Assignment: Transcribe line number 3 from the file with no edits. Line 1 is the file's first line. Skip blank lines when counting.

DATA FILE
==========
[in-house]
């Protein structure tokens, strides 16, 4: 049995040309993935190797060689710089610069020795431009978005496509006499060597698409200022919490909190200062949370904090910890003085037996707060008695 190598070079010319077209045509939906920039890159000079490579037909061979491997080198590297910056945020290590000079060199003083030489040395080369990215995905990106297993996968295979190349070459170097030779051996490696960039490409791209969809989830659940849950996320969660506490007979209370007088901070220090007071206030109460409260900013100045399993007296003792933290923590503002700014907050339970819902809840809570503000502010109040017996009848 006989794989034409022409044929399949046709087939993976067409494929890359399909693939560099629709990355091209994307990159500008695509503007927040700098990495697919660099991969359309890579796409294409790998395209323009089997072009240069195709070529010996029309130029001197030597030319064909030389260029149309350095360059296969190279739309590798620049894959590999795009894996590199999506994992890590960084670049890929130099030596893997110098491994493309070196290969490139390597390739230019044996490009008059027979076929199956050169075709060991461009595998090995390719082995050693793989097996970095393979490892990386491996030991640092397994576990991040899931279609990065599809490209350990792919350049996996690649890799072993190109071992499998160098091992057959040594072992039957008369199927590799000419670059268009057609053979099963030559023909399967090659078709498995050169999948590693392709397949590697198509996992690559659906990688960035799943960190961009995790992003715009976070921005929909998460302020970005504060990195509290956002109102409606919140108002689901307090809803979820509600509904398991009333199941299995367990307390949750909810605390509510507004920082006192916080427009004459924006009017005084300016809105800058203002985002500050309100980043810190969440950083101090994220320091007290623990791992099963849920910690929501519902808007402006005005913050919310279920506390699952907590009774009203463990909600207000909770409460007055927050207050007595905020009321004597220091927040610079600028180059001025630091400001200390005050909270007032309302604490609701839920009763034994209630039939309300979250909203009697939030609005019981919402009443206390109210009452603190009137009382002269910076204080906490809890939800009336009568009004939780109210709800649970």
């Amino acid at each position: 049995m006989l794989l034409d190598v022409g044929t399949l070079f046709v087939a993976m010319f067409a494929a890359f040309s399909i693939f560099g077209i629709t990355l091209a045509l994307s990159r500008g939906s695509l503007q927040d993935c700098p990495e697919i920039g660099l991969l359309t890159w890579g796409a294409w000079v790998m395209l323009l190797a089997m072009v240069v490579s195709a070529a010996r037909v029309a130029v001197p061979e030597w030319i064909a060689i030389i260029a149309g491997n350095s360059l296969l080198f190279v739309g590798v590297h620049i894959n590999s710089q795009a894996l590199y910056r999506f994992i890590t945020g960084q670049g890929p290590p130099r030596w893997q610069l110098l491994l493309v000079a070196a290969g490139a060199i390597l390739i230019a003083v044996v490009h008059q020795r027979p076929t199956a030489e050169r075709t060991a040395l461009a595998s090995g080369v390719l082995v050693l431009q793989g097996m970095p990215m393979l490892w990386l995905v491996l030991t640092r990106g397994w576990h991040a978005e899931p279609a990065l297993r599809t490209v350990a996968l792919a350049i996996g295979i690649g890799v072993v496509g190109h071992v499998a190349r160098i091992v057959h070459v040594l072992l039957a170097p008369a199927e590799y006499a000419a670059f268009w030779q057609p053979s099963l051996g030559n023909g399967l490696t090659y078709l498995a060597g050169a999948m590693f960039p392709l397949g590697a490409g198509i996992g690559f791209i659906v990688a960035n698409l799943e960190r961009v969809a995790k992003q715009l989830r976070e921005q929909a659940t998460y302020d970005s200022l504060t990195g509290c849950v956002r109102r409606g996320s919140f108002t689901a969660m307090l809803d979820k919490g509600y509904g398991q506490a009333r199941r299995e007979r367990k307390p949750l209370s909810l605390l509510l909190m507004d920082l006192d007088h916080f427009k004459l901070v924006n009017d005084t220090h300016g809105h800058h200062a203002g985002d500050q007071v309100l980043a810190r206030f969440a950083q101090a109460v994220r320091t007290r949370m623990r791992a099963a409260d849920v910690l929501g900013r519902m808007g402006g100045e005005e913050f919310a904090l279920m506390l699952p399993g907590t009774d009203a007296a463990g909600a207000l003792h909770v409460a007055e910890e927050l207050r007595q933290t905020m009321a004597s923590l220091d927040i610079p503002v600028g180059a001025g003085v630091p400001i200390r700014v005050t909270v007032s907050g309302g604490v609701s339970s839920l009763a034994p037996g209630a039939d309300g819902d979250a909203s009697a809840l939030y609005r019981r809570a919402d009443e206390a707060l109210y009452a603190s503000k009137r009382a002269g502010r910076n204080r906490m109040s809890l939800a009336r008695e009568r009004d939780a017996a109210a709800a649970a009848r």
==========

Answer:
């Amino acid at each position: 049995m006989l794989l034409d190598v022409g044929t399949l070079f046709v087939a993976m010319f067409a494929a890359f040309s399909i693939f560099g077209i629709t990355l091209a045509l994307s990159r500008g939906s695509l503007q927040d993935c700098p990495e697919i920039g660099l991969l359309t890159w890579g796409a294409w000079v790998m395209l323009l190797a089997m072009v240069v490579s195709a070529a010996r037909v029309a130029v001197p061979e030597w030319i064909a060689i030389i260029a149309g491997n350095s360059l296969l080198f190279v739309g590798v590297h620049i894959n590999s710089q795009a894996l590199y910056r999506f994992i890590t945020g960084q670049g890929p290590p130099r030596w893997q610069l110098l491994l493309v000079a070196a290969g490139a060199i390597l390739i230019a003083v044996v490009h008059q020795r027979p076929t199956a030489e050169r075709t060991a040395l461009a595998s090995g080369v390719l082995v050693l431009q793989g097996m970095p990215m393979l490892w990386l995905v491996l030991t640092r990106g397994w576990h991040a978005e899931p279609a990065l297993r599809t490209v350990a996968l792919a350049i996996g295979i690649g890799v072993v496509g190109h071992v499998a190349r160098i091992v057959h070459v040594l072992l039957a170097p008369a199927e590799y006499a000419a670059f268009w030779q057609p053979s099963l051996g030559n023909g399967l490696t090659y078709l498995a060597g050169a999948m590693f960039p392709l397949g590697a490409g198509i996992g690559f791209i659906v990688a960035n698409l799943e960190r961009v969809a995790k992003q715009l989830r976070e921005q929909a659940t998460y302020d970005s200022l504060t990195g509290c849950v956002r109102r409606g996320s919140f108002t689901a969660m307090l809803d979820k919490g509600y509904g398991q506490a009333r199941r299995e007979r367990k307390p949750l209370s909810l605390l509510l909190m507004d920082l006192d007088h916080f427009k004459l901070v924006n009017d005084t220090h300016g809105h800058h200062a203002g985002d500050q007071v309100l980043a810190r206030f969440a950083q101090a109460v994220r320091t007290r949370m623990r791992a099963a409260d849920v910690l929501g900013r519902m808007g402006g100045e005005e913050f919310a904090l279920m506390l699952p399993g907590t009774d009203a007296a463990g909600a207000l003792h909770v409460a007055e910890e927050l207050r007595q933290t905020m009321a004597s923590l220091d927040i610079p503002v600028g180059a001025g003085v630091p400001i200390r700014v005050t909270v007032s907050g309302g604490v609701s339970s839920l009763a034994p037996g209630a039939d309300g819902d979250a909203s009697a809840l939030y609005r019981r809570a919402d009443e206390a707060l109210y009452a603190s503000k009137r009382a002269g502010r910076n204080r906490m109040s809890l939800a009336r008695e009568r009004d939780a017996a109210a709800a649970a009848r």